Wednesday, December 27, 2017

Quick Sips - Beneath Ceaseless Skies #241

With its last issue of the year, Beneath Ceaseless Skies delivers two very dark fantasy stories about expectations and rules, curses and sacrifices. In both characters find themselves playing out roles that have been laid out for them, having to find ways to exist in stifling situations. In both, the main characters must contend with the weight of tradition and expectation. In both, the main characters are faced with strong willed women who want to change things. Who want to break the Rules. And in both stories the main characters have to face what the world is like, what their life might be like, should those Rules shatter. It’s an interesting issue that asks some very difficult questions and reveals some visceral hurts. To the reviews!

Art by Dimitrije Miljus


“Trette’s Bones” by Grace Seybold (8164 words)

This is a lovely and yet rather difficult story about siblings, about sisters, and about Rules. For me, at least, it’s about the way that people are shaped by the rules that govern their lives, their societies, here rendered as literal Rules that define the territory of the lives of the main character and her sister, Trette. Their world is one of necessary sacrifice, where they must give up bones in order to keep their town isolated from the rest of the world, protected and yet not accepting of variation from the way things are. For the main character, this is a bit annoying but mostly okay. For Trette, who seems to have something to prove, to have some inner motivation that pushes to ask difficult and perhaps dangerous questions, the Rules are made to be broken, or maybe bent. And yet as the story progresses I got the feeling that it was the main character who was able to subvert more, to gain more freedom, not because she had the greater drive to be different, but because she had the greater willingness to sidestep the Rules entirely, whereas Trette felt the need to win the game by the Rules, which has a tendency to draw much more attention. And I like how the story frames that, even the main character misunderstanding Trette’s nature as “showy” not because of what she did but because of the attention it brought. And yet it was Trette who prompted the main character to go and seek her fortune, to get out from the stifling atmosphere of the town. I love how the story shows this strain between the characters as not just about the ways that siblings hurt and betray each other, but how they love each other, too, Trette perhaps intentionally pushing the main character away so that each can do their work apart, knowing that if they were together their care might spoil what each was better suited to do. It’s a bit of a heartbreaking story, full of storm and stress, but there’s a tenderness to it, too, a sense of confession and forgiveness, love and hate and everything in between. Family, in other words. And it’s a great read!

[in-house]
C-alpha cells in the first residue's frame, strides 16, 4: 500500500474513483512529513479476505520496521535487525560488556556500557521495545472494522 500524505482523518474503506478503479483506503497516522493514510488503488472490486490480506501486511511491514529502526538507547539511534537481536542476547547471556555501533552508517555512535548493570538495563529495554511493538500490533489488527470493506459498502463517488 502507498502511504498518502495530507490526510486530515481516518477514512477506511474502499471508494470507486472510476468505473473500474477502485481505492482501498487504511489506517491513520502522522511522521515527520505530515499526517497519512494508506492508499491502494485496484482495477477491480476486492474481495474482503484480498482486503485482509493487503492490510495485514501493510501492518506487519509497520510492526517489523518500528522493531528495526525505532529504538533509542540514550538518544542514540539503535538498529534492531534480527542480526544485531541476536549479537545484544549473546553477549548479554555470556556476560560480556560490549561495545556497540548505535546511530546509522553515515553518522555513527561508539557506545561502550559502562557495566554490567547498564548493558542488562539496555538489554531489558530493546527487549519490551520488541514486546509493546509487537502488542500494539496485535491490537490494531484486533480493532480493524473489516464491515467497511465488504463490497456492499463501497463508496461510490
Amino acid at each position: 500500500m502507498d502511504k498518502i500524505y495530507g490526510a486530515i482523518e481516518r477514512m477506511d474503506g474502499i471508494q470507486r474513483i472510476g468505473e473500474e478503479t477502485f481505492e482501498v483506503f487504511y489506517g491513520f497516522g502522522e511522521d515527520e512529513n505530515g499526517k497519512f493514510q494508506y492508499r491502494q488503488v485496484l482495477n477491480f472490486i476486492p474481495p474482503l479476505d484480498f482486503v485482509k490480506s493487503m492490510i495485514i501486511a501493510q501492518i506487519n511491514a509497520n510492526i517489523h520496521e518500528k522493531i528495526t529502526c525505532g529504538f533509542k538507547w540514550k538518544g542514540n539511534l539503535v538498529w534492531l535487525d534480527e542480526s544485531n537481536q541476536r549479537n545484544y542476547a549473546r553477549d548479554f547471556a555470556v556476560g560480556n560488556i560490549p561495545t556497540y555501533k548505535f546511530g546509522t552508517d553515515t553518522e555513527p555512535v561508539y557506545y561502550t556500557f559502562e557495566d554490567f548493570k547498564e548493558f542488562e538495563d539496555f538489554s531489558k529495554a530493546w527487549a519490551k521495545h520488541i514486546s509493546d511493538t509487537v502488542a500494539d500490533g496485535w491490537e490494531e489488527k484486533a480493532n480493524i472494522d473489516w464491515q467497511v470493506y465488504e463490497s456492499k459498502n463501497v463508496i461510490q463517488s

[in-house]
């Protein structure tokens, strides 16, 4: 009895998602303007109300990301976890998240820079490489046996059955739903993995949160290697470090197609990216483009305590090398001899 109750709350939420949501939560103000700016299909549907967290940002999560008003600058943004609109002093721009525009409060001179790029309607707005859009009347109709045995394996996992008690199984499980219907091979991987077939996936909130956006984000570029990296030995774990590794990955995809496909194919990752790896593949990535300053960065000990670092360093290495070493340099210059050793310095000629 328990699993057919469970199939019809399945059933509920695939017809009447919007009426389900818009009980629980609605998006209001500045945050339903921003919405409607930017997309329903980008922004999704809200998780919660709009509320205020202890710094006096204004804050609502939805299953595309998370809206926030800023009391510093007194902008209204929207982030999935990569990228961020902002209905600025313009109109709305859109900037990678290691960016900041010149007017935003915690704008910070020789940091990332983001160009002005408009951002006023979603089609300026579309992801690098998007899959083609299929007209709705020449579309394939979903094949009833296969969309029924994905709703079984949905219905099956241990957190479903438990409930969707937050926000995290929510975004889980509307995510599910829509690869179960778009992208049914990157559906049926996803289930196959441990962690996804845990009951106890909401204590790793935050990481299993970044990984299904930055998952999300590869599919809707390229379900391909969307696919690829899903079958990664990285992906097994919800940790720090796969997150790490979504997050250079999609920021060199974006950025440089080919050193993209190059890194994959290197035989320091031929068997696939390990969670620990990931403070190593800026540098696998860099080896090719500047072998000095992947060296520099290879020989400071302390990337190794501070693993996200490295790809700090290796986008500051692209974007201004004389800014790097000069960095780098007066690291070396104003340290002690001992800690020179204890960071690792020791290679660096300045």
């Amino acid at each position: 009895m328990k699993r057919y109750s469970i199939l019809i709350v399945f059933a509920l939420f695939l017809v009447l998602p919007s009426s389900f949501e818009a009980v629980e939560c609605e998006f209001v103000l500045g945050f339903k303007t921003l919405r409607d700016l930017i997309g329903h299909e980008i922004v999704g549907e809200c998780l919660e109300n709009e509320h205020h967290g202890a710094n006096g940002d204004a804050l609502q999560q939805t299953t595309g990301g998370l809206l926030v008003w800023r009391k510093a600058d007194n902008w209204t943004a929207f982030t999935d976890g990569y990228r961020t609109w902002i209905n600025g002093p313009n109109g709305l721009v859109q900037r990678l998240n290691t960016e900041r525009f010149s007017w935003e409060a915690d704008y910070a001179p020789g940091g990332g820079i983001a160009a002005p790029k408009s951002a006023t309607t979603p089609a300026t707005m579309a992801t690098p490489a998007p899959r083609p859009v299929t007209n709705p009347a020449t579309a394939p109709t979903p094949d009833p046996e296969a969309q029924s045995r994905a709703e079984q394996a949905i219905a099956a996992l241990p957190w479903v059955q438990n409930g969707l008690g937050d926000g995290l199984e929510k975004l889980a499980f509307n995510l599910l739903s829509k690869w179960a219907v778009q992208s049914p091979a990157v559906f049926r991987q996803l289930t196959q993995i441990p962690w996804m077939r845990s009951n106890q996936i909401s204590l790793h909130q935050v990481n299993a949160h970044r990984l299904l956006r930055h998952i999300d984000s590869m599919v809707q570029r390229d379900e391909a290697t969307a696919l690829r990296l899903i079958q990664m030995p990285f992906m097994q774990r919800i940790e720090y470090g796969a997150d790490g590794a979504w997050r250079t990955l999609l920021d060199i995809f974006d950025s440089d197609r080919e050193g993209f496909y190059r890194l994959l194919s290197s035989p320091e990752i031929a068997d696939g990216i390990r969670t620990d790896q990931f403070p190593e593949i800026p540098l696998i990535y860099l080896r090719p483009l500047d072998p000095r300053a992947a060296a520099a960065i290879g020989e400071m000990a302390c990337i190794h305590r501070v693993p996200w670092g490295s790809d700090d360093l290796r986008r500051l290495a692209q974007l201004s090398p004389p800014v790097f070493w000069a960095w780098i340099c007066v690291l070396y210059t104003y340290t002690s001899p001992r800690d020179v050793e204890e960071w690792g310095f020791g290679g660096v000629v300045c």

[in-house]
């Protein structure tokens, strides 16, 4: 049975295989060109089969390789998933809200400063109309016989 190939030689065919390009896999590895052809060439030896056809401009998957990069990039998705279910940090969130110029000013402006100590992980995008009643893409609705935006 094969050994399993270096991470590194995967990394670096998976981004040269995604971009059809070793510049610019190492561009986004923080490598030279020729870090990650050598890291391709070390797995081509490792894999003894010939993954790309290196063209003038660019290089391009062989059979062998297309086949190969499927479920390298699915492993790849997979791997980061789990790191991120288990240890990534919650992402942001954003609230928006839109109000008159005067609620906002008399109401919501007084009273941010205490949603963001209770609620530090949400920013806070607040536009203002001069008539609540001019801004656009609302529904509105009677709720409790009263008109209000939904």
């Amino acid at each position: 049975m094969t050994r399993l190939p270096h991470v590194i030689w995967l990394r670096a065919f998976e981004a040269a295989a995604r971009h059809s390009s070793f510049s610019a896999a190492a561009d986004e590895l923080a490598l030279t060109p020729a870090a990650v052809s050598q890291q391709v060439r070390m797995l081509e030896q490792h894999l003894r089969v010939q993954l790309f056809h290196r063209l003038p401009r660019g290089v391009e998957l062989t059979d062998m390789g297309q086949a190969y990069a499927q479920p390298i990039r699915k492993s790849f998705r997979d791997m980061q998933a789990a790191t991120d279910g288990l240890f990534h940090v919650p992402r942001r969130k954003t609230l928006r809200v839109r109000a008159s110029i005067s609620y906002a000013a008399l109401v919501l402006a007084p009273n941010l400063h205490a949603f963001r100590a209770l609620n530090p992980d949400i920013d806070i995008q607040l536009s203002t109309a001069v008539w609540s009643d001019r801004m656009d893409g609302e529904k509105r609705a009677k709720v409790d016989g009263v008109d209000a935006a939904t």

“Forever Night” by Dana Beehr (6998 words)

This is a strange but darkly compelling story about curses and strength, about compassion and sacrifice. The story follows Tomas as he recreates an old quest with Elseir, the granddaughter of the woman who sealed away the Forever Night but whose descendants were cursed as a result, to darken and rot. This new Elseir is headed to the heart of the Forever night just as her grandmother did, and with her goes Tomas, the great-grandson of one of the men who accompanied the original Elseir. They are the only two that go, though, the only two that pierce the dark and make for the stronghold of the Forever Night, which Tomas believes is breaking free again. What’s really going on is much darker than that, though, and the story does a wonderful job, I think, of exploring the nature of these quests, the expectations that surround them and the what success looks like by them. The story spends a lot of time examining Tomas’ feelings with regards to the mission, the quest, and his worries that he won’t be strong or brave enough. And I like how that is framed, how it reveals the way he’s expected to act. As a fighter, a warrior. And yet that doesn’t really suit him. And I feel that what the story does instead of leaning into that expectation, is wonderfully subversive and bold, flipping so much of the script so that the story isn’t so much about how brave he is, how important he is, how he must kill a woman in order to aave the world and how hard that must be for him. Instead the story seems to demand the audience look at how we weigh life and suffering, and how we judge people for what they do or try to undo. The story shifts the focus away from the horror of what’s happening in many ways and to a different place. For me, at least, it does become about compassion and sympathy, about the ways that Tomas embraces what makes him strong. Not his ability to kill but his ability to be moved by the pain of another. Because that is so important, because there are some things people shouldn’t be asked to endure just because. And It’s an interesting and moving twisting of so many fantasy tropes. Which makes it, to me, a great read that you should spend some time with!


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